Since the ears are about 85% grown by the age of six, otoplasty surgery is often done on children before they reach school age in an effort to prevent the psychological trauma and embarrassment associated with kidding from other children about their condition. As patients of this age are too young to perform the procedure with just a local anesthetic, the surgery must be done under general anesthesia in a hospital or surgery center that is equipped to treat small children.
Underdeveloped Ear Folds
It is common for ears that project out too far to be missing normal folds, have underdeveloped folds or other abnormal folds that should not be present. All of these can be improved upon or completely corrected using the scoring (incomplete cutting of the cartilage), permanent suturing and/or resection techniques normally performed during otoplasty surgery.
Some infants are born with extra or abnormal folds in the cartilage. Many of these can be removed or corrected with the techniques described above.
Very often, patients with over-projecting ears have significant asymmetry of their ears with respect to shape and the amount of projection. It is generally much easier to spot ear asymmetries when the ears project out too far as they can both be seen at a single glance. Once they have been ‘pinned back’ to their normal position, the differences are much more difficult to observe as both ears cannot be seen at the same time.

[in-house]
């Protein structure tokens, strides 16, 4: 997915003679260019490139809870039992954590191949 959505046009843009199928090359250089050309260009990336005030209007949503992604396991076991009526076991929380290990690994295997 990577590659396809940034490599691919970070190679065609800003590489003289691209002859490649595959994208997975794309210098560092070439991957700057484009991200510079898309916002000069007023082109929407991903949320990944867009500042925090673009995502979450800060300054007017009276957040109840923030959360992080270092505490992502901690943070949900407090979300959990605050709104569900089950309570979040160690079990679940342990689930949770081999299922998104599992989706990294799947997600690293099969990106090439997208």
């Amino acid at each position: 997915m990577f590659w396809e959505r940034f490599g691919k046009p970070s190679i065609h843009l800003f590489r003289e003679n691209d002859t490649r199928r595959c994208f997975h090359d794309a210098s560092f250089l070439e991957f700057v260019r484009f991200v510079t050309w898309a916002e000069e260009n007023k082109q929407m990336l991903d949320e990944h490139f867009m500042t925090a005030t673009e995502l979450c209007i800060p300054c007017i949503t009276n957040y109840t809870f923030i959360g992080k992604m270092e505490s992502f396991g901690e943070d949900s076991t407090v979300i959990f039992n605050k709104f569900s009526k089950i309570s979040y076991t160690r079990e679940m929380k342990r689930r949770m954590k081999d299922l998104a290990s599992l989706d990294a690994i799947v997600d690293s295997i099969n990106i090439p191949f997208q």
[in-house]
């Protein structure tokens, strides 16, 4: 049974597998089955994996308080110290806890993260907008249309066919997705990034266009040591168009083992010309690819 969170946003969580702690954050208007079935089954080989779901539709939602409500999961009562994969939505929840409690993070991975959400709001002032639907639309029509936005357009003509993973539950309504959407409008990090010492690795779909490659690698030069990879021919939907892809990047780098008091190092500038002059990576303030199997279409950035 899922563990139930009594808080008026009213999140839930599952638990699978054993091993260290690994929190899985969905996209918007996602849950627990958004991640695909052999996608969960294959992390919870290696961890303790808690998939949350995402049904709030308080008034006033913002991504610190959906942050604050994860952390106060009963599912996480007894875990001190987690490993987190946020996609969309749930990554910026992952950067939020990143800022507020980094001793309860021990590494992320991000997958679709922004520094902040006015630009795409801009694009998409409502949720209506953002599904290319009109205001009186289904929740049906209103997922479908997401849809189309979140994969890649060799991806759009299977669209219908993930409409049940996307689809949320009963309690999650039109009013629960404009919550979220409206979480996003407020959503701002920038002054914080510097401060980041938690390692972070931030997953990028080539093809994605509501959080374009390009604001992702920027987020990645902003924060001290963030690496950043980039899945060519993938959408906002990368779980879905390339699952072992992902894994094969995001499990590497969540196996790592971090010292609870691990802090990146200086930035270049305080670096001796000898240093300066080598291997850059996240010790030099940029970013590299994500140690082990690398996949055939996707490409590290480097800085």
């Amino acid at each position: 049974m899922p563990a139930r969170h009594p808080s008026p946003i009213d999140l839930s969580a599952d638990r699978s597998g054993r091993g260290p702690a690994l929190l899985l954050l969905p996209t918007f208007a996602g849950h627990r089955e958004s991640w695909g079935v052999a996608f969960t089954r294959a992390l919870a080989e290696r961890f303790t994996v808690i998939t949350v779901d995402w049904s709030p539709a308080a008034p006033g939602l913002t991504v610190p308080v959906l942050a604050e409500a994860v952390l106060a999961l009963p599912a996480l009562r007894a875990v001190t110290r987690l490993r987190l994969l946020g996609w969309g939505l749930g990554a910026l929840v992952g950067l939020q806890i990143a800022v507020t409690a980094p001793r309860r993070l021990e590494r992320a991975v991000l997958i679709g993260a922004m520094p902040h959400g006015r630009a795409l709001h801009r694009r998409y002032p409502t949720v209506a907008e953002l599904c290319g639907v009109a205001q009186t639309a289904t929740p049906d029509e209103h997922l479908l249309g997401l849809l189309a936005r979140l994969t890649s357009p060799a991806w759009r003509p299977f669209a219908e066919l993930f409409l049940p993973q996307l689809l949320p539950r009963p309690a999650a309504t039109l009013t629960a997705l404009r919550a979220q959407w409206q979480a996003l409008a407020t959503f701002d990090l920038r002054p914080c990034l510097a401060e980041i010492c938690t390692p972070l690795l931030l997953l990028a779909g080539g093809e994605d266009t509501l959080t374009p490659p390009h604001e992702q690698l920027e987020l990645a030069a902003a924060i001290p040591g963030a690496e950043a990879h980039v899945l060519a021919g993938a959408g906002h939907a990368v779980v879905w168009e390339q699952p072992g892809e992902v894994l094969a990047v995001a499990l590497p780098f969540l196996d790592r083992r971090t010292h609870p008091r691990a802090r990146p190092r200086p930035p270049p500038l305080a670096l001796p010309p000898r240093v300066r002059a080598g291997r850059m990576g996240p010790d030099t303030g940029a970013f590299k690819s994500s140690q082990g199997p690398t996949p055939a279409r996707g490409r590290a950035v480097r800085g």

Other Ear Abnormalities
Other ear deformities, which can be treated during otoplasty surgery, include repairing partially torn or cleft earlobes, reducing the size of excessively large earlobes (usually in older patients), removing abnormal bumps of cartilage along the rim of the ear and correcting deformities due to ‘cauliflower’ ears.
The latter develops from trauma to the ears where the layer on top of the cartilage (perichondrium) gets separated from the cartilage because of bleeding brought on by the trauma. This results in excessive cartilage growth causing the normal contour of the ear to become deformed. During this type of surgery, the ear skin is elevated off of the deformed cartilage and the excess misshapen cartilage is removed resulting in a much more natural appearing ear form is carved out of the remaining cartilage.
As the skin on the ears is often unprotected from the damaging rays of the sun even when wearing a golf or baseball cap, the ears are a common place for skin cancers to develop. Some creativity is often required to removed these cancers and not create too much of an ear deformity, which is why the job is frequently given to an experience plastic surgeon to perform a skin graft or local flap. Prevention, of course, is best; which is why you should protect your ears when out in the sun.